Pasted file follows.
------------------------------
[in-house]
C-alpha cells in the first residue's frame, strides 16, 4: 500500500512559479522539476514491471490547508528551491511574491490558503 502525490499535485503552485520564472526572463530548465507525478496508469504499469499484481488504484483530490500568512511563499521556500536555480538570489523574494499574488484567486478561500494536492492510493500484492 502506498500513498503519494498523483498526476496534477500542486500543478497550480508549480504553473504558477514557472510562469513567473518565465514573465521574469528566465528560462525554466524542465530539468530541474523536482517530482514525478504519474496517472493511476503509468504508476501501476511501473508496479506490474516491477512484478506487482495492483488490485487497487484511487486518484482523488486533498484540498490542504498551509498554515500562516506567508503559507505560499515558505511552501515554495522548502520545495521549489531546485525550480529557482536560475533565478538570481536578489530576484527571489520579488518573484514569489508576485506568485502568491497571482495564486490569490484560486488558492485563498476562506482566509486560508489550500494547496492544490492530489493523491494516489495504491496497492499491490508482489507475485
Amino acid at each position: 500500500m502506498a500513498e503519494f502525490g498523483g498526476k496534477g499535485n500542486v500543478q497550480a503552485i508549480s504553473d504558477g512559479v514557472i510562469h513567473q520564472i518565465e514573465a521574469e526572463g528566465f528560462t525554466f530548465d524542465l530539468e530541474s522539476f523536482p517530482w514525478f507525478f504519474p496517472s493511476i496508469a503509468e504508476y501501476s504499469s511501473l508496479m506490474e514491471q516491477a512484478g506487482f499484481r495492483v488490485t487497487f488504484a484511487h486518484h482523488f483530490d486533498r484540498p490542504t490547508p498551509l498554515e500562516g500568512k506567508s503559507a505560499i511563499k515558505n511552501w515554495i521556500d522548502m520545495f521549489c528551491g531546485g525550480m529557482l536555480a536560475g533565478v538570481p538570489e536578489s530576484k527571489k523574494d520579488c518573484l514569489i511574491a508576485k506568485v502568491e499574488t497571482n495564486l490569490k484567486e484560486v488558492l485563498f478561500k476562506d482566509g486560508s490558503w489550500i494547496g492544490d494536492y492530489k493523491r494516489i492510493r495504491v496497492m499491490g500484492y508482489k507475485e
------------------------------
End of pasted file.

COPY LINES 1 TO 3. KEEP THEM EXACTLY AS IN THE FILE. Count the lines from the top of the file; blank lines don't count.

[in-house]
C-alpha cells in the first residue's frame, strides 16, 4: 500500500512559479522539476514491471490547508528551491511574491490558503 502525490499535485503552485520564472526572463530548465507525478496508469504499469499484481488504484483530490500568512511563499521556500536555480538570489523574494499574488484567486478561500494536492492510493500484492 502506498500513498503519494498523483498526476496534477500542486500543478497550480508549480504553473504558477514557472510562469513567473518565465514573465521574469528566465528560462525554466524542465530539468530541474523536482517530482514525478504519474496517472493511476503509468504508476501501476511501473508496479506490474516491477512484478506487482495492483488490485487497487484511487486518484482523488486533498484540498490542504498551509498554515500562516506567508503559507505560499515558505511552501515554495522548502520545495521549489531546485525550480529557482536560475533565478538570481536578489530576484527571489520579488518573484514569489508576485506568485502568491497571482495564486490569490484560486488558492485563498476562506482566509486560508489550500494547496492544490492530489493523491494516489495504491496497492499491490508482489507475485
Amino acid at each position: 500500500m502506498a500513498e503519494f502525490g498523483g498526476k496534477g499535485n500542486v500543478q497550480a503552485i508549480s504553473d504558477g512559479v514557472i510562469h513567473q520564472i518565465e514573465a521574469e526572463g528566465f528560462t525554466f530548465d524542465l530539468e530541474s522539476f523536482p517530482w514525478f507525478f504519474p496517472s493511476i496508469a503509468e504508476y501501476s504499469s511501473l508496479m506490474e514491471q516491477a512484478g506487482f499484481r495492483v488490485t487497487f488504484a484511487h486518484h482523488f483530490d486533498r484540498p490542504t490547508p498551509l498554515e500562516g500568512k506567508s503559507a505560499i511563499k515558505n511552501w515554495i521556500d522548502m520545495f521549489c528551491g531546485g525550480m529557482l536555480a536560475g533565478v538570481p538570489e536578489s530576484k527571489k523574494d520579488c518573484l514569489i511574491a508576485k506568485v502568491e499574488t497571482n495564486l490569490k484567486e484560486v488558492l485563498f478561500k476562506d482566509g486560508s490558503w489550500i494547496g492544490d494536492y492530489k493523491r494516489i492510493r495504491v496497492m499491490g500484492y508482489k507475485e